According to an article recently published in the Journal of Clinical Oncology, the agent Nexavar® (sorafenib) plus interferon alfa-2b appears to have substantial anticancer activity in the treatment of advanced kidney cancer.
The kidneys are each filled with tiny tubules that clean and filter the blood-the process that removes waste and makes urine. Renal cell carcinoma (RCC) is a malignancy involving these tubules of the kidney and is the most common type of kidney cancer. Standard treatment for RCC may include cytokines, such as interferon, which stimulate the immune system to fight cancer.
Metastatic RCC refers to cancer that has spread from the kidney to distant sites in the body. Researchers continue to evaluate novel therapeutic strategies for the treatment of metastatic RCC; targeted agents are becoming a strong focus of this research.
Nexavar is one such targeted agent. It blocks the growth of cancer cells by inhibiting several biological pathways that are involved in cellular replication and spread.
Researchers from Duke University and the University of North Carolina along with researchers affiliated with the National Cancer Institute recently conducted a clinical trial to evaluate the combination including Nexavar plus interferon as therapy for metastatic RCC. This trial included 40 patients; one group of patients had received prior treatment with the immune-stimulating agent interleukin-2 (IL-2), and one group did not received prior therapy. Both groups of patients were treated with the combination of Nexavar plus interferon.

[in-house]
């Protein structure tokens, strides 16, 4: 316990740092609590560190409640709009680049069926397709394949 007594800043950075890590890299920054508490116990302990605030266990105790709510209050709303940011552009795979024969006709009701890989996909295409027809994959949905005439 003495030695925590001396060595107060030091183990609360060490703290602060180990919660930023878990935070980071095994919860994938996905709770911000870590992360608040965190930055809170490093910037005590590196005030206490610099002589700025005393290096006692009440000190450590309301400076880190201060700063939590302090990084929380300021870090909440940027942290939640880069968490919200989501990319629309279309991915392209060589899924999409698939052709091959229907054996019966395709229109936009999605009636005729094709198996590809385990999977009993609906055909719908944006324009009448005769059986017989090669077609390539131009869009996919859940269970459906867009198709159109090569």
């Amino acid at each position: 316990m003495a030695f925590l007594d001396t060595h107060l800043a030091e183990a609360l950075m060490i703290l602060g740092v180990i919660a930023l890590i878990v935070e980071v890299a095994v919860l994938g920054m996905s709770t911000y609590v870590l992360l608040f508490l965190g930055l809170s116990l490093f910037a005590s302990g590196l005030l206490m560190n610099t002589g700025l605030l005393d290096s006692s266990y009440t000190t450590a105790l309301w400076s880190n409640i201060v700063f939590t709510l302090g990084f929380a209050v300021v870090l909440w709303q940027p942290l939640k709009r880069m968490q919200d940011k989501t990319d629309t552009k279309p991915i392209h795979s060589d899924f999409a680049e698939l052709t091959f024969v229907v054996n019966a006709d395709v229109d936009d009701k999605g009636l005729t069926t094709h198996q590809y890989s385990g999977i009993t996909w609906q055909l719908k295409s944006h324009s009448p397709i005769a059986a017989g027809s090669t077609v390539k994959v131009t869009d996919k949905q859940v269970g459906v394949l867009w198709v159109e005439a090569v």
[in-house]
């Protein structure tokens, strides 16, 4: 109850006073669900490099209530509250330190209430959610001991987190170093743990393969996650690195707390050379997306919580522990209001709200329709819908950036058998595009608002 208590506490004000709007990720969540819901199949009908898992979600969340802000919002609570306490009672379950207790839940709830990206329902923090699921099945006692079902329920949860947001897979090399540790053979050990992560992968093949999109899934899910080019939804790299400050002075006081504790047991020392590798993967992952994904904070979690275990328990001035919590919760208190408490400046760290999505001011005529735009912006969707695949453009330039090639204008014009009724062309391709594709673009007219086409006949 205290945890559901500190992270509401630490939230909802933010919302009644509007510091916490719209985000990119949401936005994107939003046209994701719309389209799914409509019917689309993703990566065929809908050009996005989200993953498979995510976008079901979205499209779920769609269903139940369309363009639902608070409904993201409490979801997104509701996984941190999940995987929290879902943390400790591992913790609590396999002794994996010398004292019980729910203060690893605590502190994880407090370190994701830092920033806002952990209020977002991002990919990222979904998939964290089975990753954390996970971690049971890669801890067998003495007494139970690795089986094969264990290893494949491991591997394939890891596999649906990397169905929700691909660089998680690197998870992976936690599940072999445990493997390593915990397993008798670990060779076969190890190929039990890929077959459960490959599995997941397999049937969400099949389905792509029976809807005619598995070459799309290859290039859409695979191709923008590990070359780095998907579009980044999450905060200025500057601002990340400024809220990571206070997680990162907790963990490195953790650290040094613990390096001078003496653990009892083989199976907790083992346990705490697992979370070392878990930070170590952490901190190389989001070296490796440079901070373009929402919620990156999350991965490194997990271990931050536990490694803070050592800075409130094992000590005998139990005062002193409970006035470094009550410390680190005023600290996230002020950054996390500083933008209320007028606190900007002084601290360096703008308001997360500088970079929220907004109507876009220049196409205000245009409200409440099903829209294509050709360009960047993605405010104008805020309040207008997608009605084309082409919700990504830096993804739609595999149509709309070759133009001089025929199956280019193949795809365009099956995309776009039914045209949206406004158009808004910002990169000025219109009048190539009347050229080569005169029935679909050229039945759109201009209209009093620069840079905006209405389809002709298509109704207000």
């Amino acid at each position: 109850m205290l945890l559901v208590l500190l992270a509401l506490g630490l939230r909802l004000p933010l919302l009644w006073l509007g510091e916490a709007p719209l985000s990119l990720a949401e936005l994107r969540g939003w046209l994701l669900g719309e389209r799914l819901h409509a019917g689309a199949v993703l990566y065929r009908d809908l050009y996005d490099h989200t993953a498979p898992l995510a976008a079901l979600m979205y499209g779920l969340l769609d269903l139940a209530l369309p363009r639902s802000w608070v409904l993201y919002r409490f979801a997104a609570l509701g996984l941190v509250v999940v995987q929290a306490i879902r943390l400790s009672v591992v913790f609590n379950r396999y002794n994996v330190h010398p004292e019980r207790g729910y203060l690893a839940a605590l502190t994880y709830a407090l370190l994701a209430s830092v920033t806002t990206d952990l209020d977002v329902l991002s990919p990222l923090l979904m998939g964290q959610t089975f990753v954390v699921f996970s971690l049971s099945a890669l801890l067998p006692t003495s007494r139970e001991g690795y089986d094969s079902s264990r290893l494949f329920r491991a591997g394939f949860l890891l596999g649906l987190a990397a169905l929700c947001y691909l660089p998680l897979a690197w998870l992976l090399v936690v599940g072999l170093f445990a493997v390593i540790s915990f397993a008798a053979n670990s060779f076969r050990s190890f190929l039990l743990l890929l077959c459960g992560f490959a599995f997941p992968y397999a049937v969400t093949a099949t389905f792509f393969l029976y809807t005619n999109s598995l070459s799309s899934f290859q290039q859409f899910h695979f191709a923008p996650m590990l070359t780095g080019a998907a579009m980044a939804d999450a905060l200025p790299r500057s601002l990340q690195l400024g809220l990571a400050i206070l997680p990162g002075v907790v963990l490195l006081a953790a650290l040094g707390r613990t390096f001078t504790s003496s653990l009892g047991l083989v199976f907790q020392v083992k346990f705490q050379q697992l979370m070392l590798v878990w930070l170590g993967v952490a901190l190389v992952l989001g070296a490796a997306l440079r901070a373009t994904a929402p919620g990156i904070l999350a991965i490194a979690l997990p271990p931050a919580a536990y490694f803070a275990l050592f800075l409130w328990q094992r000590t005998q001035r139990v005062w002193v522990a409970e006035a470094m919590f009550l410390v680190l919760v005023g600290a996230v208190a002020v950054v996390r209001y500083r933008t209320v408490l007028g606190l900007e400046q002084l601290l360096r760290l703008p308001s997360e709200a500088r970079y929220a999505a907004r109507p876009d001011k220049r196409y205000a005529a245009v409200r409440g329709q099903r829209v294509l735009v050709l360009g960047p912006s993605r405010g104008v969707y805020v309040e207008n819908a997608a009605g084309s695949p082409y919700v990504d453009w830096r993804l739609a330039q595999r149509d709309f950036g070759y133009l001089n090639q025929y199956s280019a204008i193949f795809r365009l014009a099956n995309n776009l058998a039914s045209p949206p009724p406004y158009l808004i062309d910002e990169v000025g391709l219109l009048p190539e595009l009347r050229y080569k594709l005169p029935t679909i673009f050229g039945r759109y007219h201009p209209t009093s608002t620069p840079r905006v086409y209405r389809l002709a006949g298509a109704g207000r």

- Anticancer responses occurred in 33% of patients.
- The median duration of anticancer responses was one year.
- Median progression-free survival was 10 months.
- At a median follow-up of 14 months, median overall survival had not yet been reached.
- Reductions in the dose of therapy were required by 65% of patients due to side effects.
- Severe side effects included low levels of phosphate, low levels of immune cells and red blood cells, rash, and fatigue.
The researchers concluded that Nexavar plus interferon provides substantial anticancer activity for patients with metastatic RCC who have not received any prior therapy or among those who have received prior treatment with IL-2. The authors suggest that a clinical trial comparing Nexavar plus interferon to Nexavar alone is warranted for patients with this disease.
Patients with metastatic RCC may wish to speak with their physician regarding their individual risks and benefits of participation in a clinical trial further evaluating Nexavar or other promising therapeutic agents.
Reference: Gollob J, Rathmell W, Richmond T, et al. Phase II trial of sorafenib plus interferon Alfa-2b as first- or second-line therapy in patients with metastatic renal cell cancer. Journal of Clinical Oncology. 2007; 25:3288-3295.